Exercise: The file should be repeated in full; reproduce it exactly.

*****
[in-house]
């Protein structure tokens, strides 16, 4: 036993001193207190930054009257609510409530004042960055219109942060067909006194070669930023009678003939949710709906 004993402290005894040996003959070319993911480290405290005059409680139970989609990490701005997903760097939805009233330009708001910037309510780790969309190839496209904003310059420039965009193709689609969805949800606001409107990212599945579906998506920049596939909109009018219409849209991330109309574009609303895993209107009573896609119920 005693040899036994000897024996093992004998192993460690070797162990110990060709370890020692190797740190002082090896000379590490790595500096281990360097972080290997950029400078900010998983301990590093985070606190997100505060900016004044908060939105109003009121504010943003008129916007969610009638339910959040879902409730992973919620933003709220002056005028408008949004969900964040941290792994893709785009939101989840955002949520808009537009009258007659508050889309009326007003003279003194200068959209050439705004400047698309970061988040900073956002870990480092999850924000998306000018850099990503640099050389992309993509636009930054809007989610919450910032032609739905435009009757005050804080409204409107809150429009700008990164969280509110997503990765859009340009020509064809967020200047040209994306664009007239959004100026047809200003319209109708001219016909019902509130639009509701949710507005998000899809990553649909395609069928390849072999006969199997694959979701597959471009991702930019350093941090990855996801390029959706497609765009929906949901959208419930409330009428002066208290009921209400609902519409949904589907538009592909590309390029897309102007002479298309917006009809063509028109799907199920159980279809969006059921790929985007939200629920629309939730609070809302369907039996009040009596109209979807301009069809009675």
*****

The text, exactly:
[in-house]
């Protein structure tokens, strides 16, 4: 036993001193207190930054009257609510409530004042960055219109942060067909006194070669930023009678003939949710709906 004993402290005894040996003959070319993911480290405290005059409680139970989609990490701005997903760097939805009233330009708001910037309510780790969309190839496209904003310059420039965009193709689609969805949800606001409107990212599945579906998506920049596939909109009018219409849209991330109309574009609303895993209107009573896609119920 005693040899036994000897024996093992004998192993460690070797162990110990060709370890020692190797740190002082090896000379590490790595500096281990360097972080290997950029400078900010998983301990590093985070606190997100505060900016004044908060939105109003009121504010943003008129916007969610009638339910959040879902409730992973919620933003709220002056005028408008949004969900964040941290792994893709785009939101989840955002949520808009537009009258007659508050889309009326007003003279003194200068959209050439705004400047698309970061988040900073956002870990480092999850924000998306000018850099990503640099050389992309993509636009930054809007989610919450910032032609739905435009009757005050804080409204409107809150429009700008990164969280509110997503990765859009340009020509064809967020200047040209994306664009007239959004100026047809200003319209109708001219016909019902509130639009509701949710507005998000899809990553649909395609069928390849072999006969199997694959979701597959471009991702930019350093941090990855996801390029959706497609765009929906949901959208419930409330009428002066208290009921209400609902519409949904589907538009592909590309390029897309102007002479298309917006009809063509028109799907199920159980279809969006059921790929985007939200629920629309939730609070809302369907039996009040009596109209979807301009069809009675």